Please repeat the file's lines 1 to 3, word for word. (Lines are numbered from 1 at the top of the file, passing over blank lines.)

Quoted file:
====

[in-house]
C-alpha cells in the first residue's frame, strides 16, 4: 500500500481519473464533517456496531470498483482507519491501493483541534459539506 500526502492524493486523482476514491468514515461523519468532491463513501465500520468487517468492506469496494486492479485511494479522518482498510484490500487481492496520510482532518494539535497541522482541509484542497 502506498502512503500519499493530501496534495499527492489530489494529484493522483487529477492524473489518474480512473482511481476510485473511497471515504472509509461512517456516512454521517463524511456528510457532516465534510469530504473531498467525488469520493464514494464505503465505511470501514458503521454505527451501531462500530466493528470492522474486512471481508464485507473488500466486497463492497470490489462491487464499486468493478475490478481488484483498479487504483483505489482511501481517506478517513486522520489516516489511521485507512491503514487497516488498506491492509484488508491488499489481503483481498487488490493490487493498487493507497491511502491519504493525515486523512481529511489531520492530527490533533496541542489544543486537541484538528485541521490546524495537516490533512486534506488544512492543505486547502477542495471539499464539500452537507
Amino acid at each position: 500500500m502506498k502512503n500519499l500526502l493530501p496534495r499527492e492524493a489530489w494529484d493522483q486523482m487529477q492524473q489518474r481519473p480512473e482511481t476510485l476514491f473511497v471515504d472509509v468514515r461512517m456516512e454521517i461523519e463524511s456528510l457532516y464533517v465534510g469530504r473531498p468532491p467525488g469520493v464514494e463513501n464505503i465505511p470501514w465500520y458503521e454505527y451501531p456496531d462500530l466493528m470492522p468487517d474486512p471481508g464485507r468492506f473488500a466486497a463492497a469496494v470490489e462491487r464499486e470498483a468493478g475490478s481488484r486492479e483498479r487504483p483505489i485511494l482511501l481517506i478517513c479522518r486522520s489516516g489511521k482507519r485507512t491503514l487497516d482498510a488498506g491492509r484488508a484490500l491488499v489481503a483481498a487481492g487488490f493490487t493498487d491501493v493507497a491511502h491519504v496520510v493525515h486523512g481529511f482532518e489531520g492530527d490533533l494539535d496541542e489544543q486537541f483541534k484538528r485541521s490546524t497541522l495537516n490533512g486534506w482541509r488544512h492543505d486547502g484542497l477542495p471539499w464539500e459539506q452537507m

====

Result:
[in-house]
C-alpha cells in the first residue's frame, strides 16, 4: 500500500481519473464533517456496531470498483482507519491501493483541534459539506 500526502492524493486523482476514491468514515461523519468532491463513501465500520468487517468492506469496494486492479485511494479522518482498510484490500487481492496520510482532518494539535497541522482541509484542497 502506498502512503500519499493530501496534495499527492489530489494529484493522483487529477492524473489518474480512473482511481476510485473511497471515504472509509461512517456516512454521517463524511456528510457532516465534510469530504473531498467525488469520493464514494464505503465505511470501514458503521454505527451501531462500530466493528470492522474486512471481508464485507473488500466486497463492497470490489462491487464499486468493478475490478481488484483498479487504483483505489482511501481517506478517513486522520489516516489511521485507512491503514487497516488498506491492509484488508491488499489481503483481498487488490493490487493498487493507497491511502491519504493525515486523512481529511489531520492530527490533533496541542489544543486537541484538528485541521490546524495537516490533512486534506488544512492543505486547502477542495471539499464539500452537507
Amino acid at each position: 500500500m502506498k502512503n500519499l500526502l493530501p496534495r499527492e492524493a489530489w494529484d493522483q486523482m487529477q492524473q489518474r481519473p480512473e482511481t476510485l476514491f473511497v471515504d472509509v468514515r461512517m456516512e454521517i461523519e463524511s456528510l457532516y464533517v465534510g469530504r473531498p468532491p467525488g469520493v464514494e463513501n464505503i465505511p470501514w465500520y458503521e454505527y451501531p456496531d462500530l466493528m470492522p468487517d474486512p471481508g464485507r468492506f473488500a466486497a463492497a469496494v470490489e462491487r464499486e470498483a468493478g475490478s481488484r486492479e483498479r487504483p483505489i485511494l482511501l481517506i478517513c479522518r486522520s489516516g489511521k482507519r485507512t491503514l487497516d482498510a488498506g491492509r484488508a484490500l491488499v489481503a483481498a487481492g487488490f493490487t493498487d491501493v493507497a491511502h491519504v496520510v493525515h486523512g481529511f482532518e489531520g492530527d490533533l494539535d496541542e489544543q486537541f483541534k484538528r485541521s490546524t497541522l495537516n490533512g486534506w482541509r488544512h492543505d486547502g484542497l477542495p471539499w464539500e459539506q452537507m